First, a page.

Counterfeit Advertising & Online Credibility

Counterfeiting and replicas account for up to 2.5 percent of world trade and $461 billion USD. It’s not challenging to find replicas of designer clothes and shoes, but counterfeiting can have disastrous effects when makeup products are involved. Counterfeit cosmetic products are contaminated through unsanitary working conditions that can result in the mixing of feces and bacteria into the makeup formula.  The Health Products Regulatory Authority and Health Service Executive reported counterfeit cosmetics and beauty palettes that tested positive for both arsenic and lead in 2017. This means counterfeit makeup contains toxic fillers and waste that can lead to infections, rashes, and in some cases infertility.

The amount of counterfeit makeup that is bought and sold only continues to increase as counterfeit products gain credibility online through the use of advertisements. 

‘Each of these cosmetics brands communicate with their customers through social media and official websites. Unfortunately for brands, counterfeiters are also highly active on social media; infringers have moved to where consumers now make purchasing decisions, advertising their fake goods within paid ads and sponsored posts on platforms such as Facebook and Instagram. These ads offer fakes a level of credibility, fooling many consumers into thinking they are genuine goods.’ 

Unassuming consumers are targeted by these online advertisements for dangerous products that aren’t being regulated. The danger of misinformation online holds relevance as Facebook faces an ad boycott pressuring the company to moderate the spread of hate speech and misinformation through their platform. Advertisers no longer feel as though this platform does much good to their brand and are beginning to pull back as the platform becomes oversaturated. The oversaturation of Facebook means that more and more content becomes difficult to moderate and so counterfeit cosmetics are able to be sold with deceptive marketing on Facebook and other online platforms. 

‘The growth in the cosmetics market has gone hand-in-hand with an increase in counterfeiting, which some associations have quantified as a rise of at least 264% from one year to the next. Not only does this impact on revenues, it leads to a rise in negative reviews as fake goods are mistaken for the real deal, which leads to a double impact on the bottom line.’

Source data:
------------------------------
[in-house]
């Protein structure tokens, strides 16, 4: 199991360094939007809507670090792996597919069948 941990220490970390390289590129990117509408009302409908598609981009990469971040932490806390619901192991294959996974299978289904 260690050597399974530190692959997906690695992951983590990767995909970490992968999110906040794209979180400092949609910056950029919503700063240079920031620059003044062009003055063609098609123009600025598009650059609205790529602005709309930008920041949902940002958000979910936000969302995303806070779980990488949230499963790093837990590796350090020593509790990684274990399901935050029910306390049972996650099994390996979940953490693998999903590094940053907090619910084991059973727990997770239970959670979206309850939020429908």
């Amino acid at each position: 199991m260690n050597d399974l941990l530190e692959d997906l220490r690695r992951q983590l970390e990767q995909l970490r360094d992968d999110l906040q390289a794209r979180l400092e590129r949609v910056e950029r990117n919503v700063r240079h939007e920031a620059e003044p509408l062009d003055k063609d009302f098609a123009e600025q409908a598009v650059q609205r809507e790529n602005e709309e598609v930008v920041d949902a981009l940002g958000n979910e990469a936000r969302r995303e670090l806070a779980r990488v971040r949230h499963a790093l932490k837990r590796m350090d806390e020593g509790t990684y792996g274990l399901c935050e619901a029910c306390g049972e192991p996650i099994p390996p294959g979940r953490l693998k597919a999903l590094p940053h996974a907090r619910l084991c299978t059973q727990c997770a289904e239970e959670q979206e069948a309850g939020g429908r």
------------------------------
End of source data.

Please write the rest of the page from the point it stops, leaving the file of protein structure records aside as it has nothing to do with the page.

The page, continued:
Not only is this detrimental to consumer health, but it takes a toll on a brand’s reputation. Consumers trust sites like Facebook to promote reputable vendors and with 78% of American consumers saying they’ve purchased products from Facebook ads it would seem as though Facebook should be doing more. Facebook doesn’t regulate its advertising and has yet to develop a system to make reporting these incidents of fraudulence more efficient.  

Facebook’s 1.5 billion daily users makes it much more difficult to catch replicas and imitation goods.  Advertisers and brands need to instead focus on creating targeted campaigns with representatives who they believe to be genuinely connected to their audience instead of purchasing ad space on an oversaturated platform that neglects most reports their users make. There is a value in carefully selecting which platforms to promote your brand in and as the platform becomes more specific customer retention becomes more likely. Consumers are becoming less trusting of the information they receive everyday from news and online sources. Meticulously choosing which faces represent your brand is reassuring to consumers and also puts your brand in a positive light as it becomes more reputable and protects consumers from deception.